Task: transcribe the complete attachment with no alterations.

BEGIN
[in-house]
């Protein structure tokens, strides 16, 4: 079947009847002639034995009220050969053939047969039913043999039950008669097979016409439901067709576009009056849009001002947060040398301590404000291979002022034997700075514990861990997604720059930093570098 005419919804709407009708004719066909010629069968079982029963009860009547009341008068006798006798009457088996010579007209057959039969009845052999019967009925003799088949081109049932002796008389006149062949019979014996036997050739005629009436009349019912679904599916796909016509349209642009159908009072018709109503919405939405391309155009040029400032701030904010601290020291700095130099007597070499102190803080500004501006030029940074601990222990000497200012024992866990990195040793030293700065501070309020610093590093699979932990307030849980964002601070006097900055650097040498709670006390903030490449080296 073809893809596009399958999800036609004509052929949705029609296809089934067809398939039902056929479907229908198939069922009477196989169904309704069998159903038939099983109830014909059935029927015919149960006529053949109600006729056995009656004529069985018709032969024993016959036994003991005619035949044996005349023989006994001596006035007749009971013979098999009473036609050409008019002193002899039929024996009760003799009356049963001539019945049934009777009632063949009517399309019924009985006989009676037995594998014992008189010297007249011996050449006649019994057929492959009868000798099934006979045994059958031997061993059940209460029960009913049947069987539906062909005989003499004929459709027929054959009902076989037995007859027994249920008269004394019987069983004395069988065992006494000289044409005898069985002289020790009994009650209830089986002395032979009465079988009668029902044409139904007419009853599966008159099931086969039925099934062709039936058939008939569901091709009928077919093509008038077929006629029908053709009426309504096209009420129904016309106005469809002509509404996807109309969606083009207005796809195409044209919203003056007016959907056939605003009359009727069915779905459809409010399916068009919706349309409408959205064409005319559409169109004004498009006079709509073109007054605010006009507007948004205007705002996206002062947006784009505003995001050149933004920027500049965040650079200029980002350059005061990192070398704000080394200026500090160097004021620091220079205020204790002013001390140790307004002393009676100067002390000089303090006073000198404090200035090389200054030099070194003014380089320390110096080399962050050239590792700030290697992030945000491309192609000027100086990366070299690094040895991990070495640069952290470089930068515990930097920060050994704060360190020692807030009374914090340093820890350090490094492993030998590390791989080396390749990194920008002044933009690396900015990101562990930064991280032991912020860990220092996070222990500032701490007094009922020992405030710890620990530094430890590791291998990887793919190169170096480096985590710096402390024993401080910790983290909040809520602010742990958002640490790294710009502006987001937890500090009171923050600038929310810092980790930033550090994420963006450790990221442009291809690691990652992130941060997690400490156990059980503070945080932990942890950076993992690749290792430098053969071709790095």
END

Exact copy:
[in-house]
């Protein structure tokens, strides 16, 4: 079947009847002639034995009220050969053939047969039913043999039950008669097979016409439901067709576009009056849009001002947060040398301590404000291979002022034997700075514990861990997604720059930093570098 005419919804709407009708004719066909010629069968079982029963009860009547009341008068006798006798009457088996010579007209057959039969009845052999019967009925003799088949081109049932002796008389006149062949019979014996036997050739005629009436009349019912679904599916796909016509349209642009159908009072018709109503919405939405391309155009040029400032701030904010601290020291700095130099007597070499102190803080500004501006030029940074601990222990000497200012024992866990990195040793030293700065501070309020610093590093699979932990307030849980964002601070006097900055650097040498709670006390903030490449080296 073809893809596009399958999800036609004509052929949705029609296809089934067809398939039902056929479907229908198939069922009477196989169904309704069998159903038939099983109830014909059935029927015919149960006529053949109600006729056995009656004529069985018709032969024993016959036994003991005619035949044996005349023989006994001596006035007749009971013979098999009473036609050409008019002193002899039929024996009760003799009356049963001539019945049934009777009632063949009517399309019924009985006989009676037995594998014992008189010297007249011996050449006649019994057929492959009868000798099934006979045994059958031997061993059940209460029960009913049947069987539906062909005989003499004929459709027929054959009902076989037995007859027994249920008269004394019987069983004395069988065992006494000289044409005898069985002289020790009994009650209830089986002395032979009465079988009668029902044409139904007419009853599966008159099931086969039925099934062709039936058939008939569901091709009928077919093509008038077929006629029908053709009426309504096209009420129904016309106005469809002509509404996807109309969606083009207005796809195409044209919203003056007016959907056939605003009359009727069915779905459809409010399916068009919706349309409408959205064409005319559409169109004004498009006079709509073109007054605010006009507007948004205007705002996206002062947006784009505003995001050149933004920027500049965040650079200029980002350059005061990192070398704000080394200026500090160097004021620091220079205020204790002013001390140790307004002393009676100067002390000089303090006073000198404090200035090389200054030099070194003014380089320390110096080399962050050239590792700030290697992030945000491309192609000027100086990366070299690094040895991990070495640069952290470089930068515990930097920060050994704060360190020692807030009374914090340093820890350090490094492993030998590390791989080396390749990194920008002044933009690396900015990101562990930064991280032991912020860990220092996070222990500032701490007094009922020992405030710890620990530094430890590791291998990887793919190169170096480096985590710096402390024993401080910790983290909040809520602010742990958002640490790294710009502006987001937890500090009171923050600038929310810092980790930033550090994420963006450790990221442009291809690691990652992130941060997690400490156990059980503070945080932990942890950076993992690749290792430098053969071709790095």